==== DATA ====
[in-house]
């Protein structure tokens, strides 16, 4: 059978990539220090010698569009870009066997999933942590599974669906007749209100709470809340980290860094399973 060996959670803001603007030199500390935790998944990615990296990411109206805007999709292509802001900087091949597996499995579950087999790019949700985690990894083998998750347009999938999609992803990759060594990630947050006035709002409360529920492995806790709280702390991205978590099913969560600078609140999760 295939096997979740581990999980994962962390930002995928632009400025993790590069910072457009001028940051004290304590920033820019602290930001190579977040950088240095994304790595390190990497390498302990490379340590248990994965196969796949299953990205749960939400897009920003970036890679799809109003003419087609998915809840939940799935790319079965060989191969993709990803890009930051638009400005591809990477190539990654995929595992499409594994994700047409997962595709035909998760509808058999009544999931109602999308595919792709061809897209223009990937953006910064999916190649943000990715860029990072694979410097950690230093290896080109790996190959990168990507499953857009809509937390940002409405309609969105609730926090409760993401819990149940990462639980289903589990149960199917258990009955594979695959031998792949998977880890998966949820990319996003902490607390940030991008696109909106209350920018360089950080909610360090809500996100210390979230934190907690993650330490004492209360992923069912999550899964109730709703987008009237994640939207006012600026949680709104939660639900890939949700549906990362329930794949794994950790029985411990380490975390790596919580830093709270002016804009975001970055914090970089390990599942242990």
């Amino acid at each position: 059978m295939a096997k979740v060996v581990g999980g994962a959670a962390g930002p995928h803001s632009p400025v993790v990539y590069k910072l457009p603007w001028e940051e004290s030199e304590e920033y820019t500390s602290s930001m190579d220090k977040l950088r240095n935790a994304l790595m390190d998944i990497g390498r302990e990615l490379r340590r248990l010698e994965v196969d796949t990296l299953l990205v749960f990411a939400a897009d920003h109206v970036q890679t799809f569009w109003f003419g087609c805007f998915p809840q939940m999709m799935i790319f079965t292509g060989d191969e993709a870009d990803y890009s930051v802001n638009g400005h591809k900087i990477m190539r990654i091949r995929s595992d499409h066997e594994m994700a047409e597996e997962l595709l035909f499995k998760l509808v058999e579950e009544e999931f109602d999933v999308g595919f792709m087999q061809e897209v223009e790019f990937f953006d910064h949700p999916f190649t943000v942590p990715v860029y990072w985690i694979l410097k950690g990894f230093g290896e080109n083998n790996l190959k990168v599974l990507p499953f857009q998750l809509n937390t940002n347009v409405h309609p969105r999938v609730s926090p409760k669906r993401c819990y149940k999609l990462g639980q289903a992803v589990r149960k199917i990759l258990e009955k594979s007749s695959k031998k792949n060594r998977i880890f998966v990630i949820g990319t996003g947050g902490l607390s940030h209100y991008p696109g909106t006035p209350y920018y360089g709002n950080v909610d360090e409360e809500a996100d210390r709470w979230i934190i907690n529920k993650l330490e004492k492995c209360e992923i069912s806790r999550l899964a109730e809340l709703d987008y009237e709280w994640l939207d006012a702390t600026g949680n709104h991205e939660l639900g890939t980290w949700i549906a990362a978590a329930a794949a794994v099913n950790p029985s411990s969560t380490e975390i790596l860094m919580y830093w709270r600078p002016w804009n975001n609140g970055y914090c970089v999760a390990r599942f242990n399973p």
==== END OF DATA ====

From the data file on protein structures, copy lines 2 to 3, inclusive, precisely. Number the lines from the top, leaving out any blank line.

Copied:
């Protein structure tokens, strides 16, 4: 059978990539220090010698569009870009066997999933942590599974669906007749209100709470809340980290860094399973 060996959670803001603007030199500390935790998944990615990296990411109206805007999709292509802001900087091949597996499995579950087999790019949700985690990894083998998750347009999938999609992803990759060594990630947050006035709002409360529920492995806790709280702390991205978590099913969560600078609140999760 295939096997979740581990999980994962962390930002995928632009400025993790590069910072457009001028940051004290304590920033820019602290930001190579977040950088240095994304790595390190990497390498302990490379340590248990994965196969796949299953990205749960939400897009920003970036890679799809109003003419087609998915809840939940799935790319079965060989191969993709990803890009930051638009400005591809990477190539990654995929595992499409594994994700047409997962595709035909998760509808058999009544999931109602999308595919792709061809897209223009990937953006910064999916190649943000990715860029990072694979410097950690230093290896080109790996190959990168990507499953857009809509937390940002409405309609969105609730926090409760993401819990149940990462639980289903589990149960199917258990009955594979695959031998792949998977880890998966949820990319996003902490607390940030991008696109909106209350920018360089950080909610360090809500996100210390979230934190907690993650330490004492209360992923069912999550899964109730709703987008009237994640939207006012600026949680709104939660639900890939949700549906990362329930794949794994950790029985411990380490975390790596919580830093709270002016804009975001970055914090970089390990599942242990």
């Amino acid at each position: 059978m295939a096997k979740v060996v581990g999980g994962a959670a962390g930002p995928h803001s632009p400025v993790v990539y590069k910072l457009p603007w001028e940051e004290s030199e304590e920033y820019t500390s602290s930001m190579d220090k977040l950088r240095n935790a994304l790595m390190d998944i990497g390498r302990e990615l490379r340590r248990l010698e994965v196969d796949t990296l299953l990205v749960f990411a939400a897009d920003h109206v970036q890679t799809f569009w109003f003419g087609c805007f998915p809840q939940m999709m799935i790319f079965t292509g060989d191969e993709a870009d990803y890009s930051v802001n638009g400005h591809k900087i990477m190539r990654i091949r995929s595992d499409h066997e594994m994700a047409e597996e997962l595709l035909f499995k998760l509808v058999e579950e009544e999931f109602d999933v999308g595919f792709m087999q061809e897209v223009e790019f990937f953006d910064h949700p999916f190649t943000v942590p990715v860029y990072w985690i694979l410097k950690g990894f230093g290896e080109n083998n790996l190959k990168v599974l990507p499953f857009q998750l809509n937390t940002n347009v409405h309609p969105r999938v609730s926090p409760k669906r993401c819990y149940k999609l990462g639980q289903a992803v589990r149960k199917i990759l258990e009955k594979s007749s695959k031998k792949n060594r998977i880890f998966v990630i949820g990319t996003g947050g902490l607390s940030h209100y991008p696109g909106t006035p209350y920018y360089g709002n950080v909610d360090e409360e809500a996100d210390r709470w979230i934190i907690n529920k993650l330490e004492k492995c209360e992923i069912s806790r999550l899964a109730e809340l709703d987008y009237e709280w994640l939207d006012a702390t600026g949680n709104h991205e939660l639900g890939t980290w949700i549906a990362a978590a329930a794949a794994v099913n950790p029985s411990s969560t380490e975390i790596l860094m919580y830093w709270r600078p002016w804009n975001n609140g970055y914090c970089v999760a390990r599942f242990n399973p």